Eleven-year-old Flavia de Luce spends her days teaching herself chemistry (with a focus, bordering on obsession, on poisons), sparring with her distant and frequently antagonistic older sisters, and wondering about the mother she can’t remember. When a strange chain of events occurs in the de Luce household, beginning with the appearance of a dead bird and a postage stamp on the doorstep and ending with a dead stranger in the garden, Flavia isn’t afraid.
Her natural curiosity drives her to try and discover who the stranger was and how he died—even before her reclusive, stamp-collecting father becomes the prime suspect in the investigation. As she pieces together the connections between an incident in her father’s past and both corpses, Flavia has to put all of her intelligence, observational skill, chemical knowledge, and ability to play on the assumptions of others to work.
Flavia is a rarity of a character. The author could have used her characteristics of being an isolated, autodidact genius as an excuse to write her as an adult in an eleven-year-old body—but he didn’t, and that’s a large part of what makes this such a great book. Flavia clearly thinks of herself as mentally superior to most of the people around her (and she’s probably right, at least to a degree). She is aware that most people won’t take her as seriously as they would an adult, and uses that to her advantage as often as she is frustrated by it. She is provided for in terms of food, clothing, and a roof over her head, but has essentially raised herself in addition to seeking out most of her own education. She has developed her own sense of morality, based largely on what she finds practical. These traits are balanced by the glimpses the reader—and much less often, other characters—get of Flavia’s more human and childish sides. She clearly wishes for a more affectionate or at least more normal relationship with her family, has complicated feelings about her mother—in whose shadow she lives due to their resemblance, even though Flavia never knew her—is at least somewhat lonely, and struggles with temper issues not at all surprising in a preteen. She is not an ordinary or typical child, but she’s very much a child all the same.
Many of the other characters fall somewhat flat by comparison, especially during the first half to two-thirds of the book. This could be due to the fact that the reader sees them as Flavia does, and Flavia is a rather self-absorbed personality—which, considering that she has a great deal going on in her mind at any given moment, makes sense. During the ending and the chapters leading up to it, the reader does get to see other sides of some characters as Flavia discovers them; her sister Ophelia leading the charge to rescue her from the Pit, or Mrs. Mullet being fully aware that none of the de Luce family liked her custard pies. This may frustrate some readers, but will add to the authenticity of Flavia’s narration for others.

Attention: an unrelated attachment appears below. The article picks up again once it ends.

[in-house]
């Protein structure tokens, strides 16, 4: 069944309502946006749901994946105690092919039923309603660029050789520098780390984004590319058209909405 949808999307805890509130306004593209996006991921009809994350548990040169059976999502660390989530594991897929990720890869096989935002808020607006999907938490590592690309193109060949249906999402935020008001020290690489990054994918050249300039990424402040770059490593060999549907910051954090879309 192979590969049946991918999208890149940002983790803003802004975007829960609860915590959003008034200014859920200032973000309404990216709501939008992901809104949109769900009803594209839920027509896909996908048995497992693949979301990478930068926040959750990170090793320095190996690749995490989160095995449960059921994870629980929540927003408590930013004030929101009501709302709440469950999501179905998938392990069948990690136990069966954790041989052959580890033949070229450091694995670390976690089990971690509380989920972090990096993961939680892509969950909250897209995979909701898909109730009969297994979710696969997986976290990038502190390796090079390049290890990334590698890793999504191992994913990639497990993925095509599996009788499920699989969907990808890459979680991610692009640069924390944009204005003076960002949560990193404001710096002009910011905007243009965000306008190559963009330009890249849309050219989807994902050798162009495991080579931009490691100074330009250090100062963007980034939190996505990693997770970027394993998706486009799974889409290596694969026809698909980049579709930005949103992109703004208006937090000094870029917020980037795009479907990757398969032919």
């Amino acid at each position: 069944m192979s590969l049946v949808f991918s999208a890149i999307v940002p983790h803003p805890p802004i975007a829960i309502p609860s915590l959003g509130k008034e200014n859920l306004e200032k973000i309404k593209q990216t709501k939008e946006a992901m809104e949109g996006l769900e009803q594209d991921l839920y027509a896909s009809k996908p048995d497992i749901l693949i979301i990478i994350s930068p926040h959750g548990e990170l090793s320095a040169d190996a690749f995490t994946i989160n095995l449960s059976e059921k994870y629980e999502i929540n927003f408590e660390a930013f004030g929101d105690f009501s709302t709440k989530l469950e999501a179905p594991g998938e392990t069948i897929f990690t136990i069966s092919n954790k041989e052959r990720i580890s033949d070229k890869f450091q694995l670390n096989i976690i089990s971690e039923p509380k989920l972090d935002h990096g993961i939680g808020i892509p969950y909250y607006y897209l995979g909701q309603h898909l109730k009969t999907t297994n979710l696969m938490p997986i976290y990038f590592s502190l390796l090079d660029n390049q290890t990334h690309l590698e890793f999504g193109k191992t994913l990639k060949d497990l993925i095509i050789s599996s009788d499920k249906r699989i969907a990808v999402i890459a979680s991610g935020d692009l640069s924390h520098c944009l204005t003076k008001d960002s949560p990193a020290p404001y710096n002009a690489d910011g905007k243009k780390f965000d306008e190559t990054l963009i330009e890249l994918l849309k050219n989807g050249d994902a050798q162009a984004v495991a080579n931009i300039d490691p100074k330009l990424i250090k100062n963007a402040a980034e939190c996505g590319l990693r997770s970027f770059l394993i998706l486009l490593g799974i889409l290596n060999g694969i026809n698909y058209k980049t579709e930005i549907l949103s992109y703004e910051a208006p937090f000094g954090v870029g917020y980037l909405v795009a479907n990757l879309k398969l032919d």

The murder mystery is well-crafted, with enough twists and surprises to keep a reader guessing, but not contrived or convoluted. Readers who enjoy having their vocabulary stretched will appreciate the rich and skillful use of language, and probably pick up a few terms they haven’t heard before (unless they’re stamp collectors or chemists, or know someone who is). Dry humor and hilariously surreal interactions, especially between Flavia and her sisters, are interspersed with Flavia’s heart-wrenchingly matter-of-fact observations of her own life and the world at large. Getting to know the de Luces and their household is as interesting as the mystery Flavia is trying to solve. Who was Harriet, really—an eccentric free spirit who died in an unfortunate mountaineering accident, or was there something more to her life and disappearance? What other secrets is Buckshaw hiding, besides a thoroughly well fitted-out scientific library and chemistry lab? These questions are hinted at without ever being asked outright, and this reader looks forward to finding out if they’re explored in the rest of the series.
Mystery and general fiction fans, adults and teens, and anyone who has a soft spot for snarky first-person narration by refreshingly unusual characters will be likely to enjoy The Sweetness at the Bottom of the Pie.
2007 Debut Dagger Award
2009 Agatha Awards, Best First Novel
2010 Amelia Bloomer List, Young Adult Fiction
2010 Arthur Ellis Awards, Best First Novel
2010 Barry Award, Best First Novel
2010 Dilys Award
2010 Macavity Awards, Best First Mystery Novel
2010 Spotted Owl Award
One of YALSA’s Best Books for Young Adults of 2010
“…Only those who dislike precocious young heroines with extraordinary vocabulary and audacious courage can fail to like this amazingly entertaining book…” – Booklist
“Brilliant, irresistible and incorrigible, Flavia has a long future ahead of her. Bradley’s mystery debut is a standout chock full of the intellectual asides so beloved by Jonathan Gash readers. It might even send budding sleuths to chemistry classes.” – Kirkus Reviews
Possible tie-in themes for discussion by a book group or literature class include chemistry, philately (stamp collecting), and social issues of 1950s England.
Flavia is an unreliable narrator; the way she describes family and household members, or her own reactions, may not be entirely accurate or fair (and the reader has no way of knowing for sure). Book club members might talk about how this method of narration adds to (or detracts from) the story, and how different or similar the book might have been if told from a different perspective.
A set of discussion questions for this book is available for free on its page at www.randomhouse.com.
Jinks, Catherine. Evil Genius. 2005. Harcourt.
Jackson, Shirley. We Have Always Lived in the Castle. 2006. Penguin.
9780143039976 (Note: this is a new edition. Originally published in 1962 by Viking.)
Submitted by Rachel C.